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"Incorporating Logistics into Wargames with Dr. Hank Donnelly" Topic

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emckinney06 Aug 2020 11:45 a.m. PST

Dr. Hank Donnelly (IDA) will discuss the use of logistics in wargames and various design approaches for incorporating logistics in wargames.
About this Event

Logistics are often left out of wargames because they are considered to be either too hard or too boring. This creates a critical blind spot in the results of many wargames, with the potential that concepts of operation derived from the play of these games may be logistically undesirable or, even worse, un-executable. After describing the case that we, as game designers, can make for including logistics in our wargames, I will discuss various approaches that can be used during design and development to either include logistics in game play or make them the focus of the play. Then I will highlight some of the potential pitfalls and obstacles—and some potential work-throughs—that can be encountered during game execution. Finally, I will discuss what I see as the way forward for the community at large.

Dr. Ralph "Hank" Donnelly

After getting his doctorate in Astronomy & Astrophysics and then spending 12 years as a working Astronomer at the Harvard-Smithsonian Center for Astrophysics, Hank Donnelly moved to the National Capital Region to take a job working as a defense analyst. He has been in that career path for the past 15 years, working first at CNA and now at IDA. During that time—amongst a host of other areas of focus—he has been building wargames, most of which have been centered on logistics. The sponsors have included OPNAV, DLA, TRANSCOM, INDOPACOM, and the Joint Staff and have spanned issues related to everything from fuel to medical supplies.


RudyNelson06 Aug 2020 1:43 p.m. PST

Breakout and Pursuit by SPI is all about the logistics. Pipelines supplies etc.
Even the early Afrika Korps by AH players needed supplies in order to move or attack.
The use of BPs and production points is a key component of many games.

Personal logo etotheipi Sponsoring Member of TMP06 Aug 2020 5:09 p.m. PST

I don't know what he's been doing for 15 years at IDA if he hasn't seen games that integrate logistics.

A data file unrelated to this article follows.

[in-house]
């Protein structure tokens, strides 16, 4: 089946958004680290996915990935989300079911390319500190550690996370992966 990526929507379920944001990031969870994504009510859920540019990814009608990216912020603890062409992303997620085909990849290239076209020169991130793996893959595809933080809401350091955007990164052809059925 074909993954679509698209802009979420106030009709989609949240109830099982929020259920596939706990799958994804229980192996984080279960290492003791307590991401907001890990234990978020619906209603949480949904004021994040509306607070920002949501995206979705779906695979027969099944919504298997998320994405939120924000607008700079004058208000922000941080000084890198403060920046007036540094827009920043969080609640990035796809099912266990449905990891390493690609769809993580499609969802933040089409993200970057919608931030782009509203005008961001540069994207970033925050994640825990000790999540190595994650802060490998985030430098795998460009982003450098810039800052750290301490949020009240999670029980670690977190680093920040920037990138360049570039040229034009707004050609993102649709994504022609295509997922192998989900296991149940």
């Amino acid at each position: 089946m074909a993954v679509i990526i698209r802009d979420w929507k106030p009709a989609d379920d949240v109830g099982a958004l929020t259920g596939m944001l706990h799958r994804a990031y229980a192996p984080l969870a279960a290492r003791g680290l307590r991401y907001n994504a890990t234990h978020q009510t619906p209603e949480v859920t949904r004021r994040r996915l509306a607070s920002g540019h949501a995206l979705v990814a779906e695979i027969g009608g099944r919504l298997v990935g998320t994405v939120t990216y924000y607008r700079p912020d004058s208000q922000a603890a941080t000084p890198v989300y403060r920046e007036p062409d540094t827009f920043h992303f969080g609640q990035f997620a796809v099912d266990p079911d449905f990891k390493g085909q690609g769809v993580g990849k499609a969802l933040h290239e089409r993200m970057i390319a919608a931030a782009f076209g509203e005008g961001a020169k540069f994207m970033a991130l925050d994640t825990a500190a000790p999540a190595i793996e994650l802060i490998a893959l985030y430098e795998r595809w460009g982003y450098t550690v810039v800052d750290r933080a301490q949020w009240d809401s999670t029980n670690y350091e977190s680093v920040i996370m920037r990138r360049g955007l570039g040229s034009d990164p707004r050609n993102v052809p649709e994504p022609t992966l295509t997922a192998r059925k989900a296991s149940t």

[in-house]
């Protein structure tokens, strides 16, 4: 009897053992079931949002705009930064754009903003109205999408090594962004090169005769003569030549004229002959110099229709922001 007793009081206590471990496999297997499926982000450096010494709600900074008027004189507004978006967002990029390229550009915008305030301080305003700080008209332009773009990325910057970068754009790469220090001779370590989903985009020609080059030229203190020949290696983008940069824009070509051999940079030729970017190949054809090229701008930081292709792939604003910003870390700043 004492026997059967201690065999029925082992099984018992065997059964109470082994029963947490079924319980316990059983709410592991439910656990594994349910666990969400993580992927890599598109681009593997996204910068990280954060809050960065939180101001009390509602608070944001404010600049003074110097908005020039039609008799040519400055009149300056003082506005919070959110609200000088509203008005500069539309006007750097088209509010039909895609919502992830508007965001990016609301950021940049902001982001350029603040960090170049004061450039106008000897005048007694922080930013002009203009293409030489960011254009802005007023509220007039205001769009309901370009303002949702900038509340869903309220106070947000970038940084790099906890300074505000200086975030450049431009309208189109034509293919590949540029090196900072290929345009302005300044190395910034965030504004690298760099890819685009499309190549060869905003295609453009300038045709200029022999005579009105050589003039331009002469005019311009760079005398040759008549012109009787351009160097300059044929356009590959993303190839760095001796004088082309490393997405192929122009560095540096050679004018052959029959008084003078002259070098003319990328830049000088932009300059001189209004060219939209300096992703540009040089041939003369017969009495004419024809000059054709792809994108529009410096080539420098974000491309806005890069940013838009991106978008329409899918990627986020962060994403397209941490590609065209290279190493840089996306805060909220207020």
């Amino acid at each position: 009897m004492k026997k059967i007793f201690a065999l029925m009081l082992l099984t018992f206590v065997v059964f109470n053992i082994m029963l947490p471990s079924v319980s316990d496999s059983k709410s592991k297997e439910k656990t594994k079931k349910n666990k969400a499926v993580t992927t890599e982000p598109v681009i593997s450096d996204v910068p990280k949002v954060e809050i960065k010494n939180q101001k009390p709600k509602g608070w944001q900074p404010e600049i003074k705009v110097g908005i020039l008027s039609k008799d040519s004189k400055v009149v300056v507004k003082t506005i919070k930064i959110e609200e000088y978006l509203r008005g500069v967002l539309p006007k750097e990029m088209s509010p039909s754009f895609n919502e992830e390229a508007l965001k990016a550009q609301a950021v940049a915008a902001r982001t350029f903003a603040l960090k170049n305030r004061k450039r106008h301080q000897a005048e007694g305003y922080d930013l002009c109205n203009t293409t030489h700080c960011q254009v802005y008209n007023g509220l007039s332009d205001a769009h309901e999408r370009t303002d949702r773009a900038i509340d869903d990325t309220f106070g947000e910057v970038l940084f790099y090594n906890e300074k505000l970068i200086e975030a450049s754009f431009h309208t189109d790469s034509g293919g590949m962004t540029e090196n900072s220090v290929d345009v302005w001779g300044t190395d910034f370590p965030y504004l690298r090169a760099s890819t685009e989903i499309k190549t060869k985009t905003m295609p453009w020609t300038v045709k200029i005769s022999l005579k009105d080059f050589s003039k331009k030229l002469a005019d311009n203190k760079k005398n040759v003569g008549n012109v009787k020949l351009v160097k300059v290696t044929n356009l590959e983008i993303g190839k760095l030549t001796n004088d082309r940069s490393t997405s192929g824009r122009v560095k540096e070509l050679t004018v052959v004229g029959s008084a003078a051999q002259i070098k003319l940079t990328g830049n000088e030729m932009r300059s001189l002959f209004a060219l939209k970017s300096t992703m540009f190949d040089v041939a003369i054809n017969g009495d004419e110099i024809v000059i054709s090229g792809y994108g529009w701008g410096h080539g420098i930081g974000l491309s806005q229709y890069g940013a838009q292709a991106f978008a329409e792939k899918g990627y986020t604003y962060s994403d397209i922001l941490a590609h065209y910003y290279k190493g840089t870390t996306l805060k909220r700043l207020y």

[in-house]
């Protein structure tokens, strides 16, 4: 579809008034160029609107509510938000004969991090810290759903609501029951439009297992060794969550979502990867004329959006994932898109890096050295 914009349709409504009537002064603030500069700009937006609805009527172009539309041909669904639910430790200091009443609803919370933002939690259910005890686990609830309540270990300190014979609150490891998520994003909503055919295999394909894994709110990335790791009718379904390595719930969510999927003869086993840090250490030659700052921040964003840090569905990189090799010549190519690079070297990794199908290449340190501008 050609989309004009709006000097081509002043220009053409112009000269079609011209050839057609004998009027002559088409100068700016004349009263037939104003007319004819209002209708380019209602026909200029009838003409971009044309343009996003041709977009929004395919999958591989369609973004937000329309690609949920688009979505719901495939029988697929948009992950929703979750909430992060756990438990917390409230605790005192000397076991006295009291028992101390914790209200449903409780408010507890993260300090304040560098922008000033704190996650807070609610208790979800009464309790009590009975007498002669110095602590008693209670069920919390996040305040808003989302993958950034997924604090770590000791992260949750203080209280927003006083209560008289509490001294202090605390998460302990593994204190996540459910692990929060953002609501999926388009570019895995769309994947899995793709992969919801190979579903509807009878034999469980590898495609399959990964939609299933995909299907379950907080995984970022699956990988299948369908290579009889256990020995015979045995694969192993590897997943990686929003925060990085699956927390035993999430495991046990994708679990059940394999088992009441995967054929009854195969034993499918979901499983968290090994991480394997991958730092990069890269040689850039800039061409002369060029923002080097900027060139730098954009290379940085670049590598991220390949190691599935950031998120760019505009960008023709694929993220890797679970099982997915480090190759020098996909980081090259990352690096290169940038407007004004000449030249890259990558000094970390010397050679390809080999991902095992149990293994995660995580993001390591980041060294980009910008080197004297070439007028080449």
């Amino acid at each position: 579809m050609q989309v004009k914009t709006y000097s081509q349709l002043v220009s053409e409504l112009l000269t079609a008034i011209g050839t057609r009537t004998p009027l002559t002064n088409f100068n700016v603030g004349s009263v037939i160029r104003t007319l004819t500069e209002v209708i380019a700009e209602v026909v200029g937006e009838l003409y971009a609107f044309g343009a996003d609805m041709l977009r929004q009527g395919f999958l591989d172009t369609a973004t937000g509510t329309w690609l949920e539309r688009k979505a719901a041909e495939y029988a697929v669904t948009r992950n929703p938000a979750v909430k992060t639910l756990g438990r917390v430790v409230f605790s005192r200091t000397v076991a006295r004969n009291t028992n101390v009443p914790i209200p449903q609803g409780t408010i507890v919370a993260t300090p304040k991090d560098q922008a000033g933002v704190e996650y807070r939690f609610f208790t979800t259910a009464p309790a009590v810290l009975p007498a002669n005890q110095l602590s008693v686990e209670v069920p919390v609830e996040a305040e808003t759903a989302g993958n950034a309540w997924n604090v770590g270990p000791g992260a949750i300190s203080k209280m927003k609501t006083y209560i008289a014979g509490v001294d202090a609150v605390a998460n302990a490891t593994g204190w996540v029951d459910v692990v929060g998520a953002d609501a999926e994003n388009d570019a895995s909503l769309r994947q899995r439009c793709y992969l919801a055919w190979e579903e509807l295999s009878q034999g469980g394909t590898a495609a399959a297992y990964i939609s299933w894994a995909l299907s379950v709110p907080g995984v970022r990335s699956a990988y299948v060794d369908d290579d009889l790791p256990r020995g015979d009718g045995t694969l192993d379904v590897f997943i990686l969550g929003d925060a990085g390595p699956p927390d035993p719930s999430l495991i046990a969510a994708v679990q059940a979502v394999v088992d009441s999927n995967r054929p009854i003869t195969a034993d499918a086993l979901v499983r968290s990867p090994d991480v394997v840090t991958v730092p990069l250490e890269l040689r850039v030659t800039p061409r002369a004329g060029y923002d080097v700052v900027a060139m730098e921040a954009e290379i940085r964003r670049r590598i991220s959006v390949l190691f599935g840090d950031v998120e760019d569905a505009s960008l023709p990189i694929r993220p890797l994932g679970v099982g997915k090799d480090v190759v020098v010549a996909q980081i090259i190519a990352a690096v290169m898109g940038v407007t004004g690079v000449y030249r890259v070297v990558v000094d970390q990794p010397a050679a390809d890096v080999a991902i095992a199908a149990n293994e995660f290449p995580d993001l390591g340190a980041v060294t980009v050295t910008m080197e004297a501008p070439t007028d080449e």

Legionarius06 Aug 2020 6:53 p.m. PST

There are several good board games that center on logistics. Examples include A Race to the Rhine, Supply Lines of the American Revolution, and Splendid Little War. This last one is a very good game at the strategic and operational level about the Second War for Cuban Independence. It may or may not evolve into the Spanish American War depending on the success or lack thereof of the Cuban insurrectos. One way to win is no y denying supply points to the enemy. As in real life, without supplies tactical proficiency is for nought.

pfmodel06 Aug 2020 10:44 p.m. PST

I must admit for year finding logistics boring, but after getting heavily involved in Corps Commander and the off-shoot rules from that set, I have discovered that logistics is very important. IN the beginning I tended to play meeting engagements, which involved almost no movement, so the only logistics of worth was artillery. However as very little occurs in a meeting engagement, unless you want to lose, this had minimal impact.

Then I started playing unbalanced games, with one side with a 2-1 advantage in the first half of the game and the other side getting an advantage in the 2nd half. Thus resulted in a lot of movement, I would often advance 60 cm on a flank and then wheel to roll up the line. What is caused was an understanding of how to use supply. Corps Commander had a supply system which encouraged you to take road networks, so supply could flow. If and element was cut off the effects took a while, but in my games it was often easier to drive up a flank, cut off the supply and then roll the enemy up. Enemy elements began to run out of supply and become easy targets. IN addition I needed to ensure my own supply lines. I also use in supply elements to determine control which effected victory.